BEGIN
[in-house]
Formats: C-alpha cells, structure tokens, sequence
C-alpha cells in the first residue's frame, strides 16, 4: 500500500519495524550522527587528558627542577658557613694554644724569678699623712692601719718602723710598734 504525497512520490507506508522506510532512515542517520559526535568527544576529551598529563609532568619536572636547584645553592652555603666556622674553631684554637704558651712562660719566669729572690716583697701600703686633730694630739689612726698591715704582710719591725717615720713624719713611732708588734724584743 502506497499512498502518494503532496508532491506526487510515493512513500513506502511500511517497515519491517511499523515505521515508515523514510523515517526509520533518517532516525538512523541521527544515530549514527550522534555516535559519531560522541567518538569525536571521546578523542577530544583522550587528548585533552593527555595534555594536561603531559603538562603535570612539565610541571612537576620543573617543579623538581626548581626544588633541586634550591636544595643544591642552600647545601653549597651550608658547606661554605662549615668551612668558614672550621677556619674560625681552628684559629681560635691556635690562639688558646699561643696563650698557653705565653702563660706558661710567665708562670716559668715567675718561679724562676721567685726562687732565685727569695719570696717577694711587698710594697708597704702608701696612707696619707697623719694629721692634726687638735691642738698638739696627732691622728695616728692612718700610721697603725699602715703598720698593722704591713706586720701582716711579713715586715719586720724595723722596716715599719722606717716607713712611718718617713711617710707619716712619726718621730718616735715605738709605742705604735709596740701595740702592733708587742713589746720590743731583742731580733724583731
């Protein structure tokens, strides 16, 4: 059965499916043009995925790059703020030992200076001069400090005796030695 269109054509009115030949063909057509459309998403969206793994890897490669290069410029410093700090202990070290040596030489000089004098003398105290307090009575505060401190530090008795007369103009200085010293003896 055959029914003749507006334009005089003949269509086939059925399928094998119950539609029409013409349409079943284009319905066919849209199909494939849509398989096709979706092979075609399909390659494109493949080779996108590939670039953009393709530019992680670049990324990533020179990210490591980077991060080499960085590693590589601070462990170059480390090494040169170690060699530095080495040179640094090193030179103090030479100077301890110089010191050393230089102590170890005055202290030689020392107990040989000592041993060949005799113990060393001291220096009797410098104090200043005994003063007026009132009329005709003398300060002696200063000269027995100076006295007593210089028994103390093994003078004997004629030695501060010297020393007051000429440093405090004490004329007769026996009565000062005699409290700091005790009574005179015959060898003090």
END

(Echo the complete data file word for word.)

[in-house]
Formats: C-alpha cells, structure tokens, sequence
C-alpha cells in the first residue's frame, strides 16, 4: 500500500519495524550522527587528558627542577658557613694554644724569678699623712692601719718602723710598734 504525497512520490507506508522506510532512515542517520559526535568527544576529551598529563609532568619536572636547584645553592652555603666556622674553631684554637704558651712562660719566669729572690716583697701600703686633730694630739689612726698591715704582710719591725717615720713624719713611732708588734724584743 502506497499512498502518494503532496508532491506526487510515493512513500513506502511500511517497515519491517511499523515505521515508515523514510523515517526509520533518517532516525538512523541521527544515530549514527550522534555516535559519531560522541567518538569525536571521546578523542577530544583522550587528548585533552593527555595534555594536561603531559603538562603535570612539565610541571612537576620543573617543579623538581626548581626544588633541586634550591636544595643544591642552600647545601653549597651550608658547606661554605662549615668551612668558614672550621677556619674560625681552628684559629681560635691556635690562639688558646699561643696563650698557653705565653702563660706558661710567665708562670716559668715567675718561679724562676721567685726562687732565685727569695719570696717577694711587698710594697708597704702608701696612707696619707697623719694629721692634726687638735691642738698638739696627732691622728695616728692612718700610721697603725699602715703598720698593722704591713706586720701582716711579713715586715719586720724595723722596716715599719722606717716607713712611718718617713711617710707619716712619726718621730718616735715605738709605742705604735709596740701595740702592733708587742713589746720590743731583742731580733724583731
């Protein structure tokens, strides 16, 4: 059965499916043009995925790059703020030992200076001069400090005796030695 269109054509009115030949063909057509459309998403969206793994890897490669290069410029410093700090202990070290040596030489000089004098003398105290307090009575505060401190530090008795007369103009200085010293003896 055959029914003749507006334009005089003949269509086939059925399928094998119950539609029409013409349409079943284009319905066919849209199909494939849509398989096709979706092979075609399909390659494109493949080779996108590939670039953009393709530019992680670049990324990533020179990210490591980077991060080499960085590693590589601070462990170059480390090494040169170690060699530095080495040179640094090193030179103090030479100077301890110089010191050393230089102590170890005055202290030689020392107990040989000592041993060949005799113990060393001291220096009797410098104090200043005994003063007026009132009329005709003398300060002696200063000269027995100076006295007593210089028994103390093994003078004997004629030695501060010297020393007051000429440093405090004490004329007769026996009565000062005699409290700091005790009574005179015959060898003090």